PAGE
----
Historic gathering of Navajo leaders at inauguration
FORT DEFIANCE, Ariz. — For the duration of the Navajo inauguration ceremony on Jan. 10, four past leaders of the Navajo Nation sat together in the front row for a historic photo. They all were present at the Dee Hółdzil Event Center at the Window Rock High School in Fort Defiance, Arizona.
Sitting there, they represented a lot of history for the Navajo Nation, which sits on the largest reservation in Indian Country. Combined, the four leaders led the Navajo Nation for a total of 35 years.
In attendance to witness the swearing in of Navajo Nation President Buu Nygren, the youngest person to ever lead the tribe, were outgoing President Jonathan Nez, 47, former presidents Joe Shirley, Jr. and Ben Shelly. Also in attendance was Peter McDonald, who served as chairman of the Navajo Nation. After McDonald served as chairman, the top leader position was named president.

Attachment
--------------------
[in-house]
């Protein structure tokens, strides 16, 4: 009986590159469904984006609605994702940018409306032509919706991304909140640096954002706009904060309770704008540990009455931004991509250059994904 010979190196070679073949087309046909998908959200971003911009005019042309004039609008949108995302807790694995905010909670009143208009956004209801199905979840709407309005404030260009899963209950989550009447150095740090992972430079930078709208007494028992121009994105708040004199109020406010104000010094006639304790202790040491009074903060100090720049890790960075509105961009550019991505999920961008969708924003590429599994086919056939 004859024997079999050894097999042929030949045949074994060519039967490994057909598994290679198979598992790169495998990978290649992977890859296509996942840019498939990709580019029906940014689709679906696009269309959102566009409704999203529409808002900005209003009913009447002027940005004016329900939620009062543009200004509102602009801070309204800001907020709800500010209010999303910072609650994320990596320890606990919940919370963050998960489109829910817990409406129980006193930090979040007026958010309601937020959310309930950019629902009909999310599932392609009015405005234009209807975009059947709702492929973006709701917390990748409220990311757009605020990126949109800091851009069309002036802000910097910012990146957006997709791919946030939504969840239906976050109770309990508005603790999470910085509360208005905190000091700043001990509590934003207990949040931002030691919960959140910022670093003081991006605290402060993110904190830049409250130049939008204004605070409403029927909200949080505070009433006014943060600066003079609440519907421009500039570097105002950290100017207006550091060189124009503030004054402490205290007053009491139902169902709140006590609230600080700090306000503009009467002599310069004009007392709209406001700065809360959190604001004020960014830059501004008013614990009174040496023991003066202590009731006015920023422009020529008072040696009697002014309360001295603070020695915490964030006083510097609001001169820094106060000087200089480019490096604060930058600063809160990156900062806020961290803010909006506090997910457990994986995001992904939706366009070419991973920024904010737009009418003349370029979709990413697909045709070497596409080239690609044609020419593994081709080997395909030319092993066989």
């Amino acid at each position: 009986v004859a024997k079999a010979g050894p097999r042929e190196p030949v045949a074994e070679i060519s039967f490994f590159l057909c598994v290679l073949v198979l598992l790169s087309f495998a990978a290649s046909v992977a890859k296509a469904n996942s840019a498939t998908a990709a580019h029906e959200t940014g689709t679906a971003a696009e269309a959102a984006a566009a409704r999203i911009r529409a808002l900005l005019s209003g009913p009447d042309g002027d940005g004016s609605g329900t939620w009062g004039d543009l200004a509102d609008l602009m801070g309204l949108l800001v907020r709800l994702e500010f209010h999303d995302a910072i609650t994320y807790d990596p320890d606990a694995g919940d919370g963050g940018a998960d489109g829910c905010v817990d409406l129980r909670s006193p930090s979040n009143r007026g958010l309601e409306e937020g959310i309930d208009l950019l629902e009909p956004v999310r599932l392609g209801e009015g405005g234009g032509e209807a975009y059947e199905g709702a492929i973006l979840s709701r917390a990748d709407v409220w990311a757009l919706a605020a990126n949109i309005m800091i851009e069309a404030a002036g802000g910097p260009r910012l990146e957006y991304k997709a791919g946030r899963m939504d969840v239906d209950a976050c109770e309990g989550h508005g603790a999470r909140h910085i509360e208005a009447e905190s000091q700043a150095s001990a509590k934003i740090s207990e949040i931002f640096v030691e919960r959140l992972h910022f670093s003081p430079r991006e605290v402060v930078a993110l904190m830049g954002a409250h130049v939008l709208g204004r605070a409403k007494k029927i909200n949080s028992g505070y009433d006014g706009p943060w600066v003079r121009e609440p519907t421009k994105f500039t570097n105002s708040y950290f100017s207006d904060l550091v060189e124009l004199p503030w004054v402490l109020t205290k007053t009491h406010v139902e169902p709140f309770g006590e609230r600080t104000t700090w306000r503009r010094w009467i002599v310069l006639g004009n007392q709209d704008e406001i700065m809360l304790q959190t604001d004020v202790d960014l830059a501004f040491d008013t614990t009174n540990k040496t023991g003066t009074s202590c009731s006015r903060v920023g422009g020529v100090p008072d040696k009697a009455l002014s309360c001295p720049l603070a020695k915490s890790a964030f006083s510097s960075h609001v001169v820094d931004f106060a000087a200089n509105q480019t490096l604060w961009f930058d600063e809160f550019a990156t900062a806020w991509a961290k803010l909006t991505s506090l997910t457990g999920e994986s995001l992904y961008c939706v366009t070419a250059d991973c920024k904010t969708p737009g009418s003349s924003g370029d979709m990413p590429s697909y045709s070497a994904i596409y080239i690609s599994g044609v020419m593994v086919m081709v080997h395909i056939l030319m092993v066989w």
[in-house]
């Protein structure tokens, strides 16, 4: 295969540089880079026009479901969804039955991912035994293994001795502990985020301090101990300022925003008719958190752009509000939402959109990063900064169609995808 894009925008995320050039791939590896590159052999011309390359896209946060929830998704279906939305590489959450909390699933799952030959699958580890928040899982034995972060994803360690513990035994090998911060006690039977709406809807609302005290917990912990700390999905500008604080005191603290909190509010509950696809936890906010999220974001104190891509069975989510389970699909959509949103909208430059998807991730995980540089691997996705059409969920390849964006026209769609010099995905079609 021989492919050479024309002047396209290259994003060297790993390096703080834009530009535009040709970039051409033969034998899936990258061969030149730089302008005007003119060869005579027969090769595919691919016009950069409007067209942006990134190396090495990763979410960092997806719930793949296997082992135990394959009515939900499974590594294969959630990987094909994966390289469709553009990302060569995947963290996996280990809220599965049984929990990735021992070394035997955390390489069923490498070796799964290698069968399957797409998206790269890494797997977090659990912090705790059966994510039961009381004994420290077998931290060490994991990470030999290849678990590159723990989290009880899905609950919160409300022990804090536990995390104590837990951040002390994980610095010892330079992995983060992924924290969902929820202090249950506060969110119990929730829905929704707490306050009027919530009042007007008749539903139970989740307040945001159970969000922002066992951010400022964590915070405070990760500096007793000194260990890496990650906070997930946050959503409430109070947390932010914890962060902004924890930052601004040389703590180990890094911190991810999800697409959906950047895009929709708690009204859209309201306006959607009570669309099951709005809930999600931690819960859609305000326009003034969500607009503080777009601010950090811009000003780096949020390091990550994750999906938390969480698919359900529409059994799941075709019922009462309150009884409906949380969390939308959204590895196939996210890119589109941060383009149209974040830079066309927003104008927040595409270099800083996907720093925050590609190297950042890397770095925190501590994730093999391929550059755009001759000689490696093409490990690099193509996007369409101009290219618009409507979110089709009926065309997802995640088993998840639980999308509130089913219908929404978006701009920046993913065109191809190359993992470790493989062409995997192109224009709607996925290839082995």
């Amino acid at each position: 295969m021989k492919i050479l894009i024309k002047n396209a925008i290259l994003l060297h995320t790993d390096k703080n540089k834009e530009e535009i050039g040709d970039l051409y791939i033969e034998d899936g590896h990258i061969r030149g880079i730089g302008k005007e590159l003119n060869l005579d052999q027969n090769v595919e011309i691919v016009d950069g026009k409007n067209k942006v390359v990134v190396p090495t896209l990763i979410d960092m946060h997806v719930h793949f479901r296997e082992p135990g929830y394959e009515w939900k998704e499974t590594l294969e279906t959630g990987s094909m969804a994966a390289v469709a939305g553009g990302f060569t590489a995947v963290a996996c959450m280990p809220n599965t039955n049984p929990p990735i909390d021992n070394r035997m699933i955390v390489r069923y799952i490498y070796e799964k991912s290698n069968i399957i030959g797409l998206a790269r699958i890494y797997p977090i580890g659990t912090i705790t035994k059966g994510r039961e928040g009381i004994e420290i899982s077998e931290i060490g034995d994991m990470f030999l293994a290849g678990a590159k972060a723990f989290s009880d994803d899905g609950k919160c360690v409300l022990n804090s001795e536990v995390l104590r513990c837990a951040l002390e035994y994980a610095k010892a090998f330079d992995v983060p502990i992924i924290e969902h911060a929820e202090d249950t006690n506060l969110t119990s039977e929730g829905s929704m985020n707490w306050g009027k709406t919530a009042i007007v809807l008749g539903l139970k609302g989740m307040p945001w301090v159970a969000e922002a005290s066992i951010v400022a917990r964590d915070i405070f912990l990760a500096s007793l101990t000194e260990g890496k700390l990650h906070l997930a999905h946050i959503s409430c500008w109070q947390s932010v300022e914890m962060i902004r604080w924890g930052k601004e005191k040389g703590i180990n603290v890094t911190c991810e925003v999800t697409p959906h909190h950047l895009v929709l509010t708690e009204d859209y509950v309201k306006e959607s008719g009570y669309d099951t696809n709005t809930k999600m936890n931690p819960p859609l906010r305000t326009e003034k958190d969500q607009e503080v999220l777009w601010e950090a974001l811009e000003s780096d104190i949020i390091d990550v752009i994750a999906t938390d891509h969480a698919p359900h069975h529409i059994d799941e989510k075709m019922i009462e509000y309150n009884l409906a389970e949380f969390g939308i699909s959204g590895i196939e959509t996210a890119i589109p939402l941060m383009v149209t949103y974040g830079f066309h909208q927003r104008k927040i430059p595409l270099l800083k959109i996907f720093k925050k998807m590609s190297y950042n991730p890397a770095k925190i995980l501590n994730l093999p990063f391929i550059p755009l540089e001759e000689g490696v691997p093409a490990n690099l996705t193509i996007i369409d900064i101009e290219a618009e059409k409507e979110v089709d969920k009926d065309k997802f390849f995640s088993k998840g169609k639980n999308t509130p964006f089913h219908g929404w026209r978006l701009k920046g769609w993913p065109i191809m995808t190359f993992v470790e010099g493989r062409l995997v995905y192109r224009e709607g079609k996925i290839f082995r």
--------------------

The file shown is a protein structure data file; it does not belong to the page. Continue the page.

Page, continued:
Former Assistant Secretary of the Interior, Indian Affairs Larry Echohawk stopped by to introduce Utah Lt. Governor Deidre Henderson to McDonald. Also seen stopping by to greet him were Arizona Attorney General Kris Mayes and Arlando Teller, deputy assistant secretary for Tribal Affairs at the U.S. Department of Transportation.
McDonald currently serves as the president of the Navajo Code Talker Association.
Shirley, 75, who wore a traditional vest and a black cowboy hat, served as president from 2003 to 2011. Shirley is the only person since 1991, when the position was established, to serve two terms as president of the Navajo Nation.
Shirley sought a third term during the 2018 election. His running mate was the current president, Buu Nygren.
Shelly, 75, wore blue jeans and a tan jacket, served as president of the Navajo Nation from 2011 to 2015.
Nez succeeded Russell Begaye, who was not present on Tuesday. Nez served from 2019 until Tuesday. His mark on history will be that he presided over the tribal nation during the COVID-19 pandemic.
In his inaugural address, Nygren thanked Nez for serving the Navajo Nation during the COVID-19 pandemic, which afflicted over 80,000 Navajo citizens and caused the death of almost 2,000.
There were a lot of smiles on the faces of the past Navajo Nation on Tuesday.
This story originally appeared on Native News Online.